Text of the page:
The county’s planning commission is mulling a local ordinance that could sink plans for a psychedelic ranch
Earlier this month Jackson County voters rejected a county ballot measure that would have prohibited the manufacturing and sale of psilocybin. That means those planning wellness businesses in the area can still do so, in theory.
But a pending county ordinance might upend plans for a psilocybin retreat in rural Southern Oregon, and significantly restrict where similar businesses could be built.
On Nov. 3, the Jackson County Planning Commission passed JCLDO 3.14.4, which states that “all Psilocybin Service Centers are limited to General Commercial zoning districts.”
According of the Jackson County zoning map, the restriction would limit psylocibin services to small area of unincorporated properties near I-5 corridor.
The commission did not respond to a request for comment. But Mike Arnold, CEO and founder of Silo Wellness, says the restriction would upend a venture he announced in October, along with New Frontier Ranch: a 960-acre psychedelic wellness retreat in rural Jackson County. If it’s built, it would be the largest of its kind.
After Arnold testified at a Nov. 10 Jackson County Planning Commission meeting, the commission amended the ordinance to allow for rural retreat centers. Arnold's testimony also convinced the comission to allow home occupations. Arnold says the county's current psilocybin regulating ordinance has "come a long way" from the original, but its ultimate fate is still up in the air: a final hearing on the ordinance takes place Nov. 23.
Of the seven Oregon counties facing similar measures, Jackson and Deschutes were the only two to vote them down, keeping local psilocybin regulations with a 2020 state ballot measure legalizing the drug for medicinal use.
“The results of the election that gave us a little more certainty about some of the rural communities where I see some of the best properties for major retreats with psilocybin,” says Arnold. “The election also signaled there's a lot of people in the rural areas who want access to the medicine, but there's still uncertainty due to poor leadership by policymakers who prey on misinformation and fear.”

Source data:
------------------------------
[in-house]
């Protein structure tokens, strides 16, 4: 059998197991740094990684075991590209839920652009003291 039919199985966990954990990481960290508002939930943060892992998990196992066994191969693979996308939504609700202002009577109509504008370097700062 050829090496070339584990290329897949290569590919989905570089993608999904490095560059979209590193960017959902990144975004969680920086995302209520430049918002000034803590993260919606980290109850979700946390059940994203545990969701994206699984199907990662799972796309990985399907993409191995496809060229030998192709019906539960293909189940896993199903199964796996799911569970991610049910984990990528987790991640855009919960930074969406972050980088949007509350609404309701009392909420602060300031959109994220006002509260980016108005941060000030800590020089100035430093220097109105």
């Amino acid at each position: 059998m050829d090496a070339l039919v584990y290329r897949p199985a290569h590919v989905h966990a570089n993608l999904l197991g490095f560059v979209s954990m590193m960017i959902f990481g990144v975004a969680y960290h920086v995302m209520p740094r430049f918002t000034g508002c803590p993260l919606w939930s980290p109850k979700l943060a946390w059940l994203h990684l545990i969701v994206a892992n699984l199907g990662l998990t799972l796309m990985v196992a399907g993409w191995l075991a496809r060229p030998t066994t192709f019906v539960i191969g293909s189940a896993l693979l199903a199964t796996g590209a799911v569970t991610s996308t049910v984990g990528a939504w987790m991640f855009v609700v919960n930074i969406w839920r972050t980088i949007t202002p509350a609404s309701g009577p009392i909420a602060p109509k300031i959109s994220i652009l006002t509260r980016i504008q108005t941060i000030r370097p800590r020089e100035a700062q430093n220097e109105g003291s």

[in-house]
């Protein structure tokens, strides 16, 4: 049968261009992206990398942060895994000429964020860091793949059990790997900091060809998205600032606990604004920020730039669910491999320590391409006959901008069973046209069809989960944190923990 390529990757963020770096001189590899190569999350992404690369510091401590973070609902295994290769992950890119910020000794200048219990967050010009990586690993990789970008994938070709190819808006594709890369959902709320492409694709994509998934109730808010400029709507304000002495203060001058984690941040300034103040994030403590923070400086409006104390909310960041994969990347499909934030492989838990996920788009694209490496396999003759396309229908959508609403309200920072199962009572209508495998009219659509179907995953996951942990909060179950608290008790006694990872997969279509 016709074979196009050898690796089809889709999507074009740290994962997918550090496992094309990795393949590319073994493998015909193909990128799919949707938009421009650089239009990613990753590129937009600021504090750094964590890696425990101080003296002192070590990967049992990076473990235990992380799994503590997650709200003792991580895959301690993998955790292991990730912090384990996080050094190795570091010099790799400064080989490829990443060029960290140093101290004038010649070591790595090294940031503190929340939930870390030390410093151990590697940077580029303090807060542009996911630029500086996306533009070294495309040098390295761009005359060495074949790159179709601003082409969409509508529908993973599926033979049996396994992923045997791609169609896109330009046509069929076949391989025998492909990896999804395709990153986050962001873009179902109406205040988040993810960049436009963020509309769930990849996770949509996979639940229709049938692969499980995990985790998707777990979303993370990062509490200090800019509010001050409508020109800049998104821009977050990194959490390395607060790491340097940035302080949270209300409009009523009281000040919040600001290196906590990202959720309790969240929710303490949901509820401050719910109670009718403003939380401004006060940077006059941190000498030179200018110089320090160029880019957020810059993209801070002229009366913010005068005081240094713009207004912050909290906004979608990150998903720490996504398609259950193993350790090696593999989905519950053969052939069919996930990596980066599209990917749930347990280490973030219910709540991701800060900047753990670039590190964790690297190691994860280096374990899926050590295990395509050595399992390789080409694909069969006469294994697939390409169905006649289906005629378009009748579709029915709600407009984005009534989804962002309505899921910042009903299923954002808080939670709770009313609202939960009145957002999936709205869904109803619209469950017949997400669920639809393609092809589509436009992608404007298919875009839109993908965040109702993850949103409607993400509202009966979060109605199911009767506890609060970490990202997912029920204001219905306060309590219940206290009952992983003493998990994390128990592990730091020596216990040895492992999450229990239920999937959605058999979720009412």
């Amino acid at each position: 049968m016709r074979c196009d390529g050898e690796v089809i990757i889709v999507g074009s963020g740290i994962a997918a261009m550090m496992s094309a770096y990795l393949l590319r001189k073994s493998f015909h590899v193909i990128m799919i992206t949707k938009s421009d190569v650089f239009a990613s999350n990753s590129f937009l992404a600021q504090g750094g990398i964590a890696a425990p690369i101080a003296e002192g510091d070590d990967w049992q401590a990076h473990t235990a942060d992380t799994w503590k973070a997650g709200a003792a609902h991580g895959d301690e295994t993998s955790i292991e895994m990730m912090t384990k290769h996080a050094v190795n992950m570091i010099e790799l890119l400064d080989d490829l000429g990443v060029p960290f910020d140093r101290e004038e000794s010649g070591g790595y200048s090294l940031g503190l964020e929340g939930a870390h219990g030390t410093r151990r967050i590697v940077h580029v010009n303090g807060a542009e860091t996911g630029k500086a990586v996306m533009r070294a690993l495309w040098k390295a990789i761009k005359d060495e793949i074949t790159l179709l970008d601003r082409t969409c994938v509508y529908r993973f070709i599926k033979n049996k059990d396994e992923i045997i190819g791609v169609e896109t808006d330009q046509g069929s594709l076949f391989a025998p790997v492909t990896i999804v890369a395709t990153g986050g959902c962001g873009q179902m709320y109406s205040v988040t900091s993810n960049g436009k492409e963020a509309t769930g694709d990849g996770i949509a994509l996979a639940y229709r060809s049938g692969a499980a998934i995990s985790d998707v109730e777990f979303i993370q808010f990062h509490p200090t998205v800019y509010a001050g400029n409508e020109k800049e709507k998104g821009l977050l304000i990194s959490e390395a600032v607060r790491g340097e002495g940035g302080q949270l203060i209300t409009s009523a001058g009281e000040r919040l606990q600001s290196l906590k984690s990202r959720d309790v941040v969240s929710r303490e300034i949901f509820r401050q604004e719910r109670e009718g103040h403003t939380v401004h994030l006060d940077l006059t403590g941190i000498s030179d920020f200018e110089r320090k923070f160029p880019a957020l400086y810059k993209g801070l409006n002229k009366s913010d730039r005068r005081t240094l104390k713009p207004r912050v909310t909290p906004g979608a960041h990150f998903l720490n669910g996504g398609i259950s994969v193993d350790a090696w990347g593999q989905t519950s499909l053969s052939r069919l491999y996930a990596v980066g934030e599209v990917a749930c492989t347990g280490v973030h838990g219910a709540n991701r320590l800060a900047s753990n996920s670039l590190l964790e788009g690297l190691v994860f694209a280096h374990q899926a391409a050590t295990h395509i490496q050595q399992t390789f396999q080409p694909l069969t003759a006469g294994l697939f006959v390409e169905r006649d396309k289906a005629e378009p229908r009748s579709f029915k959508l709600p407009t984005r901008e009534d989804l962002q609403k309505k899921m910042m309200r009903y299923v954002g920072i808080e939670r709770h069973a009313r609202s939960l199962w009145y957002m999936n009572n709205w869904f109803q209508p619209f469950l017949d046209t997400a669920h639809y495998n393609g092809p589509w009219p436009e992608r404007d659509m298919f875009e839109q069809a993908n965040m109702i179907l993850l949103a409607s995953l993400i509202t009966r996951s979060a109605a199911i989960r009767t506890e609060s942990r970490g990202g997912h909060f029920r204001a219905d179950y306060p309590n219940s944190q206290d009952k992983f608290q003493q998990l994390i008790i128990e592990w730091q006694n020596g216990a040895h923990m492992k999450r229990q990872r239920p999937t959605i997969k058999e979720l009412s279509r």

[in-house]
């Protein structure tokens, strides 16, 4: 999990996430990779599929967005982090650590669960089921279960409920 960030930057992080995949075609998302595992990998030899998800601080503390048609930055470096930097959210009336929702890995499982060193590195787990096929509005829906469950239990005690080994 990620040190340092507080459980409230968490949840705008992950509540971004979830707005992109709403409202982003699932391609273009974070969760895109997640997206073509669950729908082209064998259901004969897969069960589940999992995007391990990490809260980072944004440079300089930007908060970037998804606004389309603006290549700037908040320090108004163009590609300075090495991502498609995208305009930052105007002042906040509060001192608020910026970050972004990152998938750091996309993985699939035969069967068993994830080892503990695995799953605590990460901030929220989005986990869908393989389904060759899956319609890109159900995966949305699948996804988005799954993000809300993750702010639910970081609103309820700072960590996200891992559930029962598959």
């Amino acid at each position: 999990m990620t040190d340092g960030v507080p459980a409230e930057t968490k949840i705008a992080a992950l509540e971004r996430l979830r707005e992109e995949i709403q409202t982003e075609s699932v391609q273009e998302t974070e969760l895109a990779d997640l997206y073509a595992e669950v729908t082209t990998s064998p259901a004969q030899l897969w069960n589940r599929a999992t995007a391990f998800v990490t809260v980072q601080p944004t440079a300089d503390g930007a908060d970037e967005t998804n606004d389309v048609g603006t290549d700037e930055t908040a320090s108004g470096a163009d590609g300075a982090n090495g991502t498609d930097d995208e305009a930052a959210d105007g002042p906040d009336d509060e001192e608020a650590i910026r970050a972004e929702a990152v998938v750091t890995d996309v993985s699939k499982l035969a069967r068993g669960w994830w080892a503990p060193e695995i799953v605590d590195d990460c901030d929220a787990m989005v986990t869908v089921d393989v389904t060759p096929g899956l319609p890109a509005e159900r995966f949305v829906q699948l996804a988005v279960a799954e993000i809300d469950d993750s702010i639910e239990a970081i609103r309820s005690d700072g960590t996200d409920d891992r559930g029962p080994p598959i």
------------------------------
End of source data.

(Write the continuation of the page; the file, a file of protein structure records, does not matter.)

The new ordinance would preclude his specific retreat facility, which is sited in a rural area outside of Ashland. It would also limit psylocibin retreats to noisy, heavily-trafficked areas which Arnold says would be untenable for the kind of retreat he wants to build.
Silo is Oregon’s only publicly traded psilocybin company. Arnold also runs a psychedelic wellness resort in Jamaica.
“I had PTSD, depression, anxiety, the whole gamut. Alcohol has been a part of military life and once I got out it become more and more important to me, to the point where it was harming my family,” Parnell tells Oregon Business.
“It helped me open my mind and see. See the things that I've done and how they've harmed other people, and to be able to empathize in a much broader way and be open about my feelings about things like that,” Parnell says.
Parnell’s wife, Amber, traveled with him. She says the experience helped her with her own struggles with anger and anxiety.
In addition to facilitating their experience and giving instructions on how to prepare for it, Silo staff also followed up with them for a month afterward.
“It was the complete opposite of a wild party. You were around nature and it couldn’t have been more peaceful. Anyone who has any fear or apprehension around psylocibin just needs to do more research,” Amber Parnell says.
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